[racket] [plt-scheme] Re: Typed scheme: Cannot apply expression of type Procedure, since it is not a function type

From: keydana at gmx.de (keydana at gmx.de)
Date: Sat Jun 12 12:25:16 EDT 2010

> Have you read the Guide?

Caught again :-; Well I guess that when I first got acquainted with PLT scheme (in 2008 I think), having read (or reading in parallel) SICP, the former edition of Dybvig's book on scheme (or rather, the first parts of it) and perhaps some other stuff I don't remember right now, I thought I might skip the Guide... as a general read I mean; what I've always been doing is taking the links from the Reference to the Guide as an aid to understand... Perhaps also - I don't know - the Guide has become more voluminous, more PLT-specific in the meantime? Anyway I've had a look at the contents listing now and I see it contains lots of stuff I'll probably don't know or don't REALLY know. So I'll try to find the time to read it now!
(In fact, this is always the problem with the good suggestions of what to read or do one gets on this list - if only one had more than those 30-40 minutes a day for the whole ensemble of writing scheme code, reading scheme code, reading scheme documentation, writing emails to this list :-; ... not even to mention trying to go on learning Haskell:-; )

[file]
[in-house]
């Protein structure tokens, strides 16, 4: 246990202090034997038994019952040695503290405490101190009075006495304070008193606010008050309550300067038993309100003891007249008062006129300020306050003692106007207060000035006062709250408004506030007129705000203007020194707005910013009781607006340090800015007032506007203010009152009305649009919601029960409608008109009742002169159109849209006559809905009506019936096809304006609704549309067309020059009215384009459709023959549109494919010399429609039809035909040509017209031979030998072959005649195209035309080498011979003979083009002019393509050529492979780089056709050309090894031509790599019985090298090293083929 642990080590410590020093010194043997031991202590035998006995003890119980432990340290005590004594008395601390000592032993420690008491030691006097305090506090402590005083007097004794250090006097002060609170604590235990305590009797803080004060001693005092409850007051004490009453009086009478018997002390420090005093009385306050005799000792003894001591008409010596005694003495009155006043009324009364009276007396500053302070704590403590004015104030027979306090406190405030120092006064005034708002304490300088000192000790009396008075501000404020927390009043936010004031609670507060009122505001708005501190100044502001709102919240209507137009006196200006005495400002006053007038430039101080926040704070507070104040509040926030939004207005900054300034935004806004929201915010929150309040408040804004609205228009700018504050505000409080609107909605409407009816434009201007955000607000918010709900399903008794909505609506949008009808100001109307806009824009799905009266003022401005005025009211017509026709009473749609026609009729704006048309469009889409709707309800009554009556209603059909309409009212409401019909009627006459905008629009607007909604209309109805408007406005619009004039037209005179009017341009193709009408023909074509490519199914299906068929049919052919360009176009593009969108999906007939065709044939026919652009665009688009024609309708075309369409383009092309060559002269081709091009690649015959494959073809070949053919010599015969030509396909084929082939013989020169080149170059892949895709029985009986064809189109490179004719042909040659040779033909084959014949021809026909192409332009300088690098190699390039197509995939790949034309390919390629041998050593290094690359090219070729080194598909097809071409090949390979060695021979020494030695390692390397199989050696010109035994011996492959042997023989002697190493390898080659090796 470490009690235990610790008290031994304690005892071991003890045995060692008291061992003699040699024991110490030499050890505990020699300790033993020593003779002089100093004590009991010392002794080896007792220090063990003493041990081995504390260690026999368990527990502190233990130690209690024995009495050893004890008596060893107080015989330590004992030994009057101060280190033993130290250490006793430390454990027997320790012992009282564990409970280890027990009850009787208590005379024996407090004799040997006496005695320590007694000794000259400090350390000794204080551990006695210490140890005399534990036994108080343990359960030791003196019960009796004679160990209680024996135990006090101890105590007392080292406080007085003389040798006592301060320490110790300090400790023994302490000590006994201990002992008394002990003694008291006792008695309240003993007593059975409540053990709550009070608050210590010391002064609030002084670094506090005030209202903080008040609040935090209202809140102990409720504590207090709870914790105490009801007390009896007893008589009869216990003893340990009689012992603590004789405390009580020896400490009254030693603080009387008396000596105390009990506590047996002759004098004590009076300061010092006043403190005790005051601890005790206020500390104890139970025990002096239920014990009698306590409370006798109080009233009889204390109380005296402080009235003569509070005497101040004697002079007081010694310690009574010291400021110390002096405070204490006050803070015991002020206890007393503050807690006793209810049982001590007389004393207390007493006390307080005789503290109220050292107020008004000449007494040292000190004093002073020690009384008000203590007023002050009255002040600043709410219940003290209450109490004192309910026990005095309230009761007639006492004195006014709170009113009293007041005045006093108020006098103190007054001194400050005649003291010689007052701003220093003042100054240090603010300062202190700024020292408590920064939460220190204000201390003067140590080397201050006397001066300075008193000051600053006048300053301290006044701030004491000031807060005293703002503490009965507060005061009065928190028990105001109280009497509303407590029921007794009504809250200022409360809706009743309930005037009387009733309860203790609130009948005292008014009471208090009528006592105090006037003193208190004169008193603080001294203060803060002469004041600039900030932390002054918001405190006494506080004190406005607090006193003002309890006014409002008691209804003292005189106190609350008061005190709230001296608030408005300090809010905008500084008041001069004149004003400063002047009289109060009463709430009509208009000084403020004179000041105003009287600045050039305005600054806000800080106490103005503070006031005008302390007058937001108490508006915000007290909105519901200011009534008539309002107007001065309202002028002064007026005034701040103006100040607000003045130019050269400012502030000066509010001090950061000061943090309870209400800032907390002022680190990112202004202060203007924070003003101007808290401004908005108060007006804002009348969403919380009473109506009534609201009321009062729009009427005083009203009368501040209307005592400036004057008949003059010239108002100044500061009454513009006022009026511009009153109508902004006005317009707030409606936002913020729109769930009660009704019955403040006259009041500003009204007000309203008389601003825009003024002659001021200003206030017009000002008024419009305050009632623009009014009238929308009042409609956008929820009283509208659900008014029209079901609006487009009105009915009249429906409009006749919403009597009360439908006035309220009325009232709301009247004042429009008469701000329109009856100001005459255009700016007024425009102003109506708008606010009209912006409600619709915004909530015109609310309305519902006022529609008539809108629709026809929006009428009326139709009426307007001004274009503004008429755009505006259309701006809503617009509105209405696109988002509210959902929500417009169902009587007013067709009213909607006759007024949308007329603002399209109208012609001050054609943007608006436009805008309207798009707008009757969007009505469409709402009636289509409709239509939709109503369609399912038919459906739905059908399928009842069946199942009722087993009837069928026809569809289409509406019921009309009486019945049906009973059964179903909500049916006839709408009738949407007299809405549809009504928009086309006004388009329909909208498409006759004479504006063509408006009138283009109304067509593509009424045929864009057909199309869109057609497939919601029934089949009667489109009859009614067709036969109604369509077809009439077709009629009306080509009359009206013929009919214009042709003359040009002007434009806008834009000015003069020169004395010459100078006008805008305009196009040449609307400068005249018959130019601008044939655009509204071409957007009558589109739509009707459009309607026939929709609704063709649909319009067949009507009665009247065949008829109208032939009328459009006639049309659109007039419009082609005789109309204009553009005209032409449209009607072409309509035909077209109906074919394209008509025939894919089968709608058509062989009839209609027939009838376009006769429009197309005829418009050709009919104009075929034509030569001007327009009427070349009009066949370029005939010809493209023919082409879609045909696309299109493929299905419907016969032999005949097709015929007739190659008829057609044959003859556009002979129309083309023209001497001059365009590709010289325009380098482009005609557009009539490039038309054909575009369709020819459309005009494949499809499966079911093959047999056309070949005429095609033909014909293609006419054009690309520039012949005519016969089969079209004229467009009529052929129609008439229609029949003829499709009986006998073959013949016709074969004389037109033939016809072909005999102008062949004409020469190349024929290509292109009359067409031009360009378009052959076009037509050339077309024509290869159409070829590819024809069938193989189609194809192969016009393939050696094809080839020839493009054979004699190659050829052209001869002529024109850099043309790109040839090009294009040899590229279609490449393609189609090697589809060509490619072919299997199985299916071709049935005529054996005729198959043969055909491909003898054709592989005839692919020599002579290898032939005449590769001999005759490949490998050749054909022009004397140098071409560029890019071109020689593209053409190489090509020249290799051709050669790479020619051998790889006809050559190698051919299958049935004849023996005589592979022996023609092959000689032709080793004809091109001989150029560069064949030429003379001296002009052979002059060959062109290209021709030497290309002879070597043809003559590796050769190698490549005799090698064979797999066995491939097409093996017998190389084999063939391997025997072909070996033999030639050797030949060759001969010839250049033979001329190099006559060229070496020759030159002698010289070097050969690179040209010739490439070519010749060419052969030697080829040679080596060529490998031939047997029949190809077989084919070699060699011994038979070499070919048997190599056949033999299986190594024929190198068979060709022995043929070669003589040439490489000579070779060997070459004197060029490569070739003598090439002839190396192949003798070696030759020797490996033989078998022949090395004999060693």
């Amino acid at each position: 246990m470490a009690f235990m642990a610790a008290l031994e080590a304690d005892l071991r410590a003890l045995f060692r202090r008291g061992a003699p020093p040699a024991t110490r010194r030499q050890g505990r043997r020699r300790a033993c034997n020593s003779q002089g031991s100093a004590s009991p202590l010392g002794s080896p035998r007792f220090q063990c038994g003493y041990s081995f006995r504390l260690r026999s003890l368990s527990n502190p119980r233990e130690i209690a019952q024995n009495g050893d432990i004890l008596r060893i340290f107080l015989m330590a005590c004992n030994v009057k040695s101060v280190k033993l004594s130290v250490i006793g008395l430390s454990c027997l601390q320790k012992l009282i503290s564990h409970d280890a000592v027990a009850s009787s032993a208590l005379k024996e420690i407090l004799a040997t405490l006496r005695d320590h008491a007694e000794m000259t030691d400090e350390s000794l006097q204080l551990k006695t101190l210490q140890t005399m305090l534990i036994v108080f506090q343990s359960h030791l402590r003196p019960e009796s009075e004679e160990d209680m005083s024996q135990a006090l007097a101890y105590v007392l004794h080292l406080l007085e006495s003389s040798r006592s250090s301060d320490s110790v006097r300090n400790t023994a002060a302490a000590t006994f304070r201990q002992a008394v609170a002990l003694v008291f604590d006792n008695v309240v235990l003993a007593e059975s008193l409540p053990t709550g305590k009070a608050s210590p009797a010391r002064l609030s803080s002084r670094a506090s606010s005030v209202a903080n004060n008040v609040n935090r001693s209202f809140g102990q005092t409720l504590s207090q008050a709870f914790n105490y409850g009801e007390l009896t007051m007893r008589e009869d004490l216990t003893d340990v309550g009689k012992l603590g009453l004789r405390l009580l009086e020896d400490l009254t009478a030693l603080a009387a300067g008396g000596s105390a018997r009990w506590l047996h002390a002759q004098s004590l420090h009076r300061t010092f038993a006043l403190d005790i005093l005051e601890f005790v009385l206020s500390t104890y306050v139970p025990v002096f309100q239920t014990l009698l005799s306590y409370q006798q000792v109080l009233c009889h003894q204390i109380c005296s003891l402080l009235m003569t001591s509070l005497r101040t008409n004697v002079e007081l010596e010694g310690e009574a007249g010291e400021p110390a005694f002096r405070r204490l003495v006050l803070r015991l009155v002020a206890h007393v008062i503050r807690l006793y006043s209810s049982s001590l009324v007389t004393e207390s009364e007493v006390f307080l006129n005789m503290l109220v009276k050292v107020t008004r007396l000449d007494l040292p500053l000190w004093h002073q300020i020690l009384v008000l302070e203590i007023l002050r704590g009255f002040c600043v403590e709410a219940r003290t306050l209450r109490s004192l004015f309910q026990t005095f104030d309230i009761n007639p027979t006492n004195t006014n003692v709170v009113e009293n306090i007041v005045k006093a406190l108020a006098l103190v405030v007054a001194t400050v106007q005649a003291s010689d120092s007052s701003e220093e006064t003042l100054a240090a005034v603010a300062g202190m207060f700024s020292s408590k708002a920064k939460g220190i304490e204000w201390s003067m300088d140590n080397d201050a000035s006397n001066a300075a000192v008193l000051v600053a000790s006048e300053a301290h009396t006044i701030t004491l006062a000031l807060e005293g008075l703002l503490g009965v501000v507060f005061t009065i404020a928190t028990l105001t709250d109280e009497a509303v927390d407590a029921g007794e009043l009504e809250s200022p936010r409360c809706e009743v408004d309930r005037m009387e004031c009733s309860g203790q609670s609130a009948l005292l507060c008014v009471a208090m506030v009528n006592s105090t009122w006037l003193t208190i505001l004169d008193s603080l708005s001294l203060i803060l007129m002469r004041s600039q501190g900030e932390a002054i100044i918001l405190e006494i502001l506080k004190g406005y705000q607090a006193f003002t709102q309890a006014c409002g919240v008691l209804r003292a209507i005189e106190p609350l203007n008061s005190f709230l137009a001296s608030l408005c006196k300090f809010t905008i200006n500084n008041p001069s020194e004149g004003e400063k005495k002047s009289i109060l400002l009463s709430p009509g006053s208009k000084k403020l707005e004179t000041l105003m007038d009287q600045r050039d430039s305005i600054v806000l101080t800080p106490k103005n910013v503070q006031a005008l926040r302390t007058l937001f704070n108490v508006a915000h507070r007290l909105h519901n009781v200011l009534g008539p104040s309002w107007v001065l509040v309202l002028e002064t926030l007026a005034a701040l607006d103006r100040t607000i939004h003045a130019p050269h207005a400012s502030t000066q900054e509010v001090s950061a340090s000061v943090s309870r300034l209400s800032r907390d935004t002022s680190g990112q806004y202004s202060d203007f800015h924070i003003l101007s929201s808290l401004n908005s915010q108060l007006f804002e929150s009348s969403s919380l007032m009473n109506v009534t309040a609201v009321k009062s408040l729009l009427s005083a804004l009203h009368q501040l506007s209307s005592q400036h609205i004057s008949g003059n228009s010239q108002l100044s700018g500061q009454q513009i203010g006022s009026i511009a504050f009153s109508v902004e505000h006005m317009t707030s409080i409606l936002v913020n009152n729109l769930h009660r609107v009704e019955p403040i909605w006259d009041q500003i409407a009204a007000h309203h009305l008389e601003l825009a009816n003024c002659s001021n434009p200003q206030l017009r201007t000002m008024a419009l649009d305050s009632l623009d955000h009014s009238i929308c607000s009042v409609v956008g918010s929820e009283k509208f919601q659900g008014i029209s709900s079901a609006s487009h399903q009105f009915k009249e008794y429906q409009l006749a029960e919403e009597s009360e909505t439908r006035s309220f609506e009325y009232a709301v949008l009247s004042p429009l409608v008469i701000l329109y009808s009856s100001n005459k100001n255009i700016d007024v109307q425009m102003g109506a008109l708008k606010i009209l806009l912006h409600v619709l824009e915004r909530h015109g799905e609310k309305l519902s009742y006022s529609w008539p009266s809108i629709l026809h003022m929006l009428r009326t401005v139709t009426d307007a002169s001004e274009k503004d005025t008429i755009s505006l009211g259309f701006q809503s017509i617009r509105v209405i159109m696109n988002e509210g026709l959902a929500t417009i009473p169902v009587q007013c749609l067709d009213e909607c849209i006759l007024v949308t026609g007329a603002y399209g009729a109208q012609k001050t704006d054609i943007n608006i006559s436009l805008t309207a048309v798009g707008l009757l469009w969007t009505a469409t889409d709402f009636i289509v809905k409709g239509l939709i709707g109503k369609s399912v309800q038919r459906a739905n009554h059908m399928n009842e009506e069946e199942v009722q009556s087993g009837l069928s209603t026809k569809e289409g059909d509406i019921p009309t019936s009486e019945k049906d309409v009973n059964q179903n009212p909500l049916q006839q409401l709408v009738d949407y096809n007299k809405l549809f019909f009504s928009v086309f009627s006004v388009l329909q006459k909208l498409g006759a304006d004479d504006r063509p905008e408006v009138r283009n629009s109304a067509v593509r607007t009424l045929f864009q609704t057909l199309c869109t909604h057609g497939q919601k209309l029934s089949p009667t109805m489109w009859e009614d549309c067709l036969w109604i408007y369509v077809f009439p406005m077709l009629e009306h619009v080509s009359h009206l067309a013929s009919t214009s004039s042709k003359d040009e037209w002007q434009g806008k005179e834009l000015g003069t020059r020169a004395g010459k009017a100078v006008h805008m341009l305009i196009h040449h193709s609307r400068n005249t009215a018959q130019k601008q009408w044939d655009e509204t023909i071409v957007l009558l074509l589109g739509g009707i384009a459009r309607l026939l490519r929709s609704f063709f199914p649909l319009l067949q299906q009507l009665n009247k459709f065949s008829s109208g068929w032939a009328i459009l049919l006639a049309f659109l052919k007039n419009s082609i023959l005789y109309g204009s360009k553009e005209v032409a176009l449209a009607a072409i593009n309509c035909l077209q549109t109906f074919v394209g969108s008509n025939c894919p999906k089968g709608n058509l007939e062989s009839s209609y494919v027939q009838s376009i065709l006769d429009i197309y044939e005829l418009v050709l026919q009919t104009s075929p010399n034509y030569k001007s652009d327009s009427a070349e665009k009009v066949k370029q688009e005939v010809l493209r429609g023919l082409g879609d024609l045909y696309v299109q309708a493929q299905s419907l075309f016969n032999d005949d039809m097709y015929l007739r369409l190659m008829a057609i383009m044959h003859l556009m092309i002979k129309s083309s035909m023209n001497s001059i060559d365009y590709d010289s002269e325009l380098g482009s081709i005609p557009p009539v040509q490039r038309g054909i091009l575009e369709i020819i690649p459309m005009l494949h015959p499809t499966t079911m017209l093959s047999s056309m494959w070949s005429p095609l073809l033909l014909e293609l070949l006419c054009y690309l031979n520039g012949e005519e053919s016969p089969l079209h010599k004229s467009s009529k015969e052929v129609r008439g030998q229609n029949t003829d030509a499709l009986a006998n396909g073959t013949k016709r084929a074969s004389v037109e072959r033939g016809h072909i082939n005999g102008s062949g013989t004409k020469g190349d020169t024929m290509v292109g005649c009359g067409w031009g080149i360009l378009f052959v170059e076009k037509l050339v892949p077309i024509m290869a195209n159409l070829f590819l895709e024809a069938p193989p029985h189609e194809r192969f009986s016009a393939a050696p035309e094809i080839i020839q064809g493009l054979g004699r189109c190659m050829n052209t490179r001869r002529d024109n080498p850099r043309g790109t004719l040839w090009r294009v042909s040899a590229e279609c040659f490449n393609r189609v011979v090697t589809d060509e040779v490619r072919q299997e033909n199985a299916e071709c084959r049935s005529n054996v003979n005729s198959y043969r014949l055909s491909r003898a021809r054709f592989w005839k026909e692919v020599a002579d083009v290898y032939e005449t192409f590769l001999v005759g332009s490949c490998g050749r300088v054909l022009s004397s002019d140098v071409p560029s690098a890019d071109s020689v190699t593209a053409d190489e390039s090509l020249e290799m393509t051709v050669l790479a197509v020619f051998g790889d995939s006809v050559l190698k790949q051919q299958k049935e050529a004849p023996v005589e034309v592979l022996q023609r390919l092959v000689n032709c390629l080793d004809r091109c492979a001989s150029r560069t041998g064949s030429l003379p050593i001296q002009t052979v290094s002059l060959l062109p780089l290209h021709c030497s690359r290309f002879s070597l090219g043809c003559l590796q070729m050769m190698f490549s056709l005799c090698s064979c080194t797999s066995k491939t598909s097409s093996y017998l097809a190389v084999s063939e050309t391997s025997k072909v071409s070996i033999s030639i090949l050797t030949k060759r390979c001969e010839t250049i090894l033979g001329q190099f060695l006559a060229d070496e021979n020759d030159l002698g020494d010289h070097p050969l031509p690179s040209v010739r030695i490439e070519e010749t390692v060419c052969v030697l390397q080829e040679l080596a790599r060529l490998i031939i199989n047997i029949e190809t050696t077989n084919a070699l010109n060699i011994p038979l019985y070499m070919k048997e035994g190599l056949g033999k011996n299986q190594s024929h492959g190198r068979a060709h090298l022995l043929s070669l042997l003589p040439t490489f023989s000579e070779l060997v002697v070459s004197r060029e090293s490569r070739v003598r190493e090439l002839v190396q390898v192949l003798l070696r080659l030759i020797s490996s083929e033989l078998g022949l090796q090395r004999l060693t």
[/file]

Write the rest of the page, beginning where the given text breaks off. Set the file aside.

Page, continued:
> I'm curious to learn where precisely the hole
> in the documentation lies.

Perhaps there is none - but as you're going on in your mail yourself: People (me, at least) don't learn from documentation only. I read real books when I really want to understand concepts, get a broader view, .. and also, to learn by watching (some great books contain lots of code)

> (Racket needs a book, but it has to be the
> right kind of book.)

Having quite a big (and thick!) queue of "must read" books on my desk right now, I've had to postpone reading it to the end yet another time, but the impression I've had from the first 200 (300?) pages of "Real World Haskell" was quite positive: It explains the core language, it gives a motivating introduction to functional programming (I remember being on vacation, without a laptop, when I read the section where it shows how to formulate functions in terms of foldl & foldr, and I tried doing the same in scheme in my head :-; ), but afterwards it really goes on to solving "real-world problems" in Haskell... 
I think a book on Racket might be a bit like this. All the necessary stuff, Racket has already... the web server, the FFI, the network functionalities and and and... just present it not as a reference, but more of a tutorial / "by example" kind of thing?

Ciao, Sigrid

> N.

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